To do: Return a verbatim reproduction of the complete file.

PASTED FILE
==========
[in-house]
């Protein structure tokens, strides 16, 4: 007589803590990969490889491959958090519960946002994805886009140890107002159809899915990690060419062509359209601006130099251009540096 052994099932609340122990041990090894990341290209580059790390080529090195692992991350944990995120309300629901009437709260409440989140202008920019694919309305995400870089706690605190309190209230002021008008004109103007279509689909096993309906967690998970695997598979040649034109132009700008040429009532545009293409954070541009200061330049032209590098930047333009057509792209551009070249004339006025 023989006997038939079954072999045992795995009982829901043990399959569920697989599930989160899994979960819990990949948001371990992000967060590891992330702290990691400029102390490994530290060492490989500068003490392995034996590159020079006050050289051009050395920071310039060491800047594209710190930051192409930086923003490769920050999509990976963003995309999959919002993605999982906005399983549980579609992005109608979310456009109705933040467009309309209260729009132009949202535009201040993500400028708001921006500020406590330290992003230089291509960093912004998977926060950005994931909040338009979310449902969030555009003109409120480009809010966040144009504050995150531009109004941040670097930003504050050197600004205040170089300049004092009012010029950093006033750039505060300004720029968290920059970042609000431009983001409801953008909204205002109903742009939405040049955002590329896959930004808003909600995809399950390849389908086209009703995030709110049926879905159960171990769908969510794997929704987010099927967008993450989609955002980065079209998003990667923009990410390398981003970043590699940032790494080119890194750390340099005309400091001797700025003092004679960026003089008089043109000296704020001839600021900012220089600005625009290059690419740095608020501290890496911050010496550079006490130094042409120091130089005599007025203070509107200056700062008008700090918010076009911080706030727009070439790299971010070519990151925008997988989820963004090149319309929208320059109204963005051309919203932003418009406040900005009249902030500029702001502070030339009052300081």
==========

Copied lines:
[in-house]
């Protein structure tokens, strides 16, 4: 007589803590990969490889491959958090519960946002994805886009140890107002159809899915990690060419062509359209601006130099251009540096 052994099932609340122990041990090894990341290209580059790390080529090195692992991350944990995120309300629901009437709260409440989140202008920019694919309305995400870089706690605190309190209230002021008008004109103007279509689909096993309906967690998970695997598979040649034109132009700008040429009532545009293409954070541009200061330049032209590098930047333009057509792209551009070249004339006025 023989006997038939079954072999045992795995009982829901043990399959569920697989599930989160899994979960819990990949948001371990992000967060590891992330702290990691400029102390490994530290060492490989500068003490392995034996590159020079006050050289051009050395920071310039060491800047594209710190930051192409930086923003490769920050999509990976963003995309999959919002993605999982906005399983549980579609992005109608979310456009109705933040467009309309209260729009132009949202535009201040993500400028708001921006500020406590330290992003230089291509960093912004998977926060950005994931909040338009979310449902969030555009003109409120480009809010966040144009504050995150531009109004941040670097930003504050050197600004205040170089300049004092009012010029950093006033750039505060300004720029968290920059970042609000431009983001409801953008909204205002109903742009939405040049955002590329896959930004808003909600995809399950390849389908086209009703995030709110049926879905159960171990769908969510794997929704987010099927967008993450989609955002980065079209998003990667923009990410390398981003970043590699940032790494080119890194750390340099005309400091001797700025003092004679960026003089008089043109000296704020001839600021900012220089600005625009290059690419740095608020501290890496911050010496550079006490130094042409120091130089005599007025203070509107200056700062008008700090918010076009911080706030727009070439790299971010070519990151925008997988989820963004090149319309929208320059109204963005051309919203932003418009406040900005009249902030500029702001502070030339009052300081």